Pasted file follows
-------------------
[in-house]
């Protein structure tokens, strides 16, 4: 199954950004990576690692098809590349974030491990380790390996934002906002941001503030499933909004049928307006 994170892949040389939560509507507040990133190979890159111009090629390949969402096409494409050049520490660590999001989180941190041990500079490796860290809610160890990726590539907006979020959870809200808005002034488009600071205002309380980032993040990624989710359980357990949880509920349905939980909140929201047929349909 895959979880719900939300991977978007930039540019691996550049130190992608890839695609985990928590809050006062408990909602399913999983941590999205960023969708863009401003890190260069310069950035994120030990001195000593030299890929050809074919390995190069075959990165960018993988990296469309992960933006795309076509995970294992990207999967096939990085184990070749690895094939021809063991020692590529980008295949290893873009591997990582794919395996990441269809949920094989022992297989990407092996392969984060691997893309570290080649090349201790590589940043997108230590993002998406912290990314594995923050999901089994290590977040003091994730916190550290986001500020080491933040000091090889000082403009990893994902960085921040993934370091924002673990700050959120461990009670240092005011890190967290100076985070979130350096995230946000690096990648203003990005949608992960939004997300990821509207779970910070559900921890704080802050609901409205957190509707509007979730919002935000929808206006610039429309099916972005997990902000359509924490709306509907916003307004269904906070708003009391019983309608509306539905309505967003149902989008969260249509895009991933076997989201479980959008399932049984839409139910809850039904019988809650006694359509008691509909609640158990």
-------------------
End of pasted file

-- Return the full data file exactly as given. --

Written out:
[in-house]
């Protein structure tokens, strides 16, 4: 199954950004990576690692098809590349974030491990380790390996934002906002941001503030499933909004049928307006 994170892949040389939560509507507040990133190979890159111009090629390949969402096409494409050049520490660590999001989180941190041990500079490796860290809610160890990726590539907006979020959870809200808005002034488009600071205002309380980032993040990624989710359980357990949880509920349905939980909140929201047929349909 895959979880719900939300991977978007930039540019691996550049130190992608890839695609985990928590809050006062408990909602399913999983941590999205960023969708863009401003890190260069310069950035994120030990001195000593030299890929050809074919390995190069075959990165960018993988990296469309992960933006795309076509995970294992990207999967096939990085184990070749690895094939021809063991020692590529980008295949290893873009591997990582794919395996990441269809949920094989022992297989990407092996392969984060691997893309570290080649090349201790590589940043997108230590993002998406912290990314594995923050999901089994290590977040003091994730916190550290986001500020080491933040000091090889000082403009990893994902960085921040993934370091924002673990700050959120461990009670240092005011890190967290100076985070979130350096995230946000690096990648203003990005949608992960939004997300990821509207779970910070559900921890704080802050609901409205957190509707509007979730919002935000929808206006610039429309099916972005997990902000359509924490709306509907916003307004269904906070708003009391019983309608509306539905309505967003149902989008969260249509895009991933076997989201479980959008399932049984839409139910809850039904019988809650006694359509008691509909609640158990």